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Passengers disembark a train at Waterloo Station on Feb.21, 2022 in London. British Prime Minister Boris Johnson said that, as of Thursday, people in England who test positive for the virus will no longer be required to self-isolate for up to 10 days.Dan Kitwood/Getty Images

The British government is dropping the last remaining COVID-19 restrictions in England and announced that health officials will start managing the virus in the same way as seasonal flu.

Prime Minister Boris Johnson made the announcement on Monday as he unveiled the government’s “Living with COVID” strategy. Mr. Johnson said that, as of Thursday, people in England who test positive for the virus will no longer be required to self-isolate for up to 10 days. The government is also phasing out the distribution of free COVID-19 testing kits and it will stop tracing those who come in contact with someone who has the illness.

“It is now time to move from protecting people with government interventions, to vaccines and treatment as our first line of defence,” the Prime Minister told the House of Commons. “People will be asked to exercise personal responsibility, just as we encourage people who may have flu to be considerate to others.”

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Most pandemic restrictions have also been ditched in Scotland, Wales and Northern Ireland, although self-isolation rules remain in effect in Scotland and Wales.

The British government has maintained a relatively light-touch approach to the pandemic for months despite the emergence of the highly contagious Omicron variant last November, which sent daily infections across Britain soaring as high as 218,000 in early January.

The number of infections has been falling steadily in recent weeks and dropped to 38,409 on Monday, down 21 per cent over the past seven days. Hospital admissions have also been cut in half since January to around 1,000 a day.

The government recently lifted its work-from-home guidance and scrapped all COVID-19 testing regulations for international travellers. Last month, it also dropped the requirement compelling people to wear a face covering in public areas in England, although some city mayors encouraged passengers on public transit to wear masks.

Mr. Johnson has now gone further than leaders in most developed countries and effectively declared that the pandemic is over in England. While he stressed that “COVID will not suddenly disappear,” he said it was no longer necessary to restrict “the liberties of the British people.”

“We don’t need laws to compel people to be considerate to others,” he told members of Parliament. “We can rely on that sense of responsibility toward one another, providing practical advice in the knowledge that people will follow it to avoid infecting loved ones and others.”

He also said that distributing free COVID-19 tests had cost around £2-billion a month, and that the money could be better spent elsewhere.

Mr. Johnson has put great faith in vaccines and the development of drugs to combat the illness. Around two-thirds of the British population has received a booster shot, including 93 per cent of people over the age of 70. On Monday, Health Secretary Sajid Javid announced that officials will offer everyone over 75 another booster jab this spring.

Mr. Johnson also said that the government will continue to monitor the virus by funding a regular infection survey that’s conducted by the Office for National Statistics.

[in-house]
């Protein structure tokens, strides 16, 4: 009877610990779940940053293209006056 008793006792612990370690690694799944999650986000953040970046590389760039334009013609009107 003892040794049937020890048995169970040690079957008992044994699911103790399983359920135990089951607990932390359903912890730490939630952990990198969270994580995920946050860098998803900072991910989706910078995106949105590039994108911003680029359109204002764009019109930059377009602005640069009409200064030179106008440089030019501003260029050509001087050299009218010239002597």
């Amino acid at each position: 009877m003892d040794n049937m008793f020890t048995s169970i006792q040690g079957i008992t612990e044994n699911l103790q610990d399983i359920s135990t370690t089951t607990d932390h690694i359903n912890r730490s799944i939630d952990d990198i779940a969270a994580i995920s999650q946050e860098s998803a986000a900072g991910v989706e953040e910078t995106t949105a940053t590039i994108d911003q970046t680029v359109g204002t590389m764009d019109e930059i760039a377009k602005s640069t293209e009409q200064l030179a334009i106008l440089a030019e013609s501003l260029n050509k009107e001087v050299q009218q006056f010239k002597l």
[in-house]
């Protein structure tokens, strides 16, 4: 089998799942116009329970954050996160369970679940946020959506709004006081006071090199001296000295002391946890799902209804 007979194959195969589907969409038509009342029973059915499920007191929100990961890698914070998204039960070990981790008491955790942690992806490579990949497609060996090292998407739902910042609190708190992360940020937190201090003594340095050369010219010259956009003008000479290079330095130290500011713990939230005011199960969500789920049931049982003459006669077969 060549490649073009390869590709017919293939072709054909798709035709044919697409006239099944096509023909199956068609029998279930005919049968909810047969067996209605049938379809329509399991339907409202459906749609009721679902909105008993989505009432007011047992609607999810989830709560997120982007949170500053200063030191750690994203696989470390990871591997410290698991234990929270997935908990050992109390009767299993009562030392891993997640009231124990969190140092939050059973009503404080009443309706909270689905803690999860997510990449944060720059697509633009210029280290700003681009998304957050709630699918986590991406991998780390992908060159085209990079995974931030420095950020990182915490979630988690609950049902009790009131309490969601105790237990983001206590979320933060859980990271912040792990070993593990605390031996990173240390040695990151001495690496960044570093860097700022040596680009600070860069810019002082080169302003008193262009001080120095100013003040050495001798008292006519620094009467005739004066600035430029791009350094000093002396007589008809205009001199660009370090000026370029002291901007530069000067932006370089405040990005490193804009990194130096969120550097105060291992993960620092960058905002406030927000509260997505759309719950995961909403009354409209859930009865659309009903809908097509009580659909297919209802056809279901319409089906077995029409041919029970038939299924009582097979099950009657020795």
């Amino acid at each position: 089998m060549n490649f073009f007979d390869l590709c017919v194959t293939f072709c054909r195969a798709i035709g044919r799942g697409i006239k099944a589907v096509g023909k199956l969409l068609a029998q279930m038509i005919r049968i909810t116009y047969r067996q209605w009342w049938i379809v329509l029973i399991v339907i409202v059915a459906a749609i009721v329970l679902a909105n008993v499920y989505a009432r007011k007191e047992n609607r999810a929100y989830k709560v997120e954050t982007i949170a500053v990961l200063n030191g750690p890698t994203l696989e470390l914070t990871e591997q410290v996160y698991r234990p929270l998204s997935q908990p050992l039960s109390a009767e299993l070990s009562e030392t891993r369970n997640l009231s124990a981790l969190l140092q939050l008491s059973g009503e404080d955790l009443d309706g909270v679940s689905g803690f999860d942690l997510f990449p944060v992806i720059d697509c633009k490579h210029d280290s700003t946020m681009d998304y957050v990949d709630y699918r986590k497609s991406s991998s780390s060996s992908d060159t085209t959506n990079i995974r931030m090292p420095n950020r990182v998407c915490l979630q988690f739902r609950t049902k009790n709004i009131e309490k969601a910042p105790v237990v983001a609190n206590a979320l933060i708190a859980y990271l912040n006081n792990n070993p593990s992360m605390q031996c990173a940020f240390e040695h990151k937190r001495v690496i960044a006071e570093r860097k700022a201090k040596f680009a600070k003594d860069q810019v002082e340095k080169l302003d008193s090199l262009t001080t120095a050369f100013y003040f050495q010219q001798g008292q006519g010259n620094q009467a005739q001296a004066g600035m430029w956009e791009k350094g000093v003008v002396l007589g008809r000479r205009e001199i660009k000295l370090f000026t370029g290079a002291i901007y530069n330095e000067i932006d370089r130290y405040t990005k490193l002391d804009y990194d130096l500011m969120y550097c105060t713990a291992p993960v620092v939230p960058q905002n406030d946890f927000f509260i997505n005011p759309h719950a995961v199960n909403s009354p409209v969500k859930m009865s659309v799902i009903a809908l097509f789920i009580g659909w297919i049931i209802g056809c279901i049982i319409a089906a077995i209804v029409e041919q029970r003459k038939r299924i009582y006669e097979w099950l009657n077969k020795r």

The “Living with COVID” strategy paper said that officials expect “that the population’s defences against new variants will continue to strengthen as immunity increases through advances in vaccine technology and repeated exposure to the virus.” And it added that “over time, though hard to predict, it is likely that COVID-19 will become a predominantly winter seasonal illness with some years seeing larger levels of infection than others.”

Mr. Johnson’s announcement was met with widespread concern among many health experts who said it was too soon to lift all measures. Monday’s announcement “seems to be a government pantomime geared toward persuading people that it’s all over,” said Simon Clarke, associate professor in cellular microbiology at the University of Reading.

Dr. Clarke also noted that the Queen, who is 95, has tested positive for the disease, which “reminds us of what is at stake as the rules on isolation and other restrictions are set to change.”

Buckingham Palace officials have said that the Queen has experienced only mild symptoms and continues to perform some duties. They also said that there had been a recent outbreak of cases in Windsor Castle where the Queen has been living.

Lawrence Young, a professor of molecular oncology at the University of Warwick, said the pandemic was far from over and the virus remained unpredictable. “This is not the time to let our guard down,” he said. “Learning to live with COVID doesn’t mean ignoring the virus and hoping it will go away. We need to learn to live safely with COVID and that means retaining basic surveillance as well as case isolation.”

Union leaders called the plan irresponsible and said many workers will simply stop testing themselves for COVID-19 because they won’t be able to afford private kits. That, they added, could drive infections even higher.

However, business groups welcomed the announcement. “After almost two years, the ‘Living with COVID’ strategy marks a significant step toward normalcy returning,” said Matthew Fell, policy chief at the Confederation of British Industry. “The U.K. has developed a world-leading vaccine and anti-viral program, and firms will welcome the government’s continued emphasis on these key pillars.”

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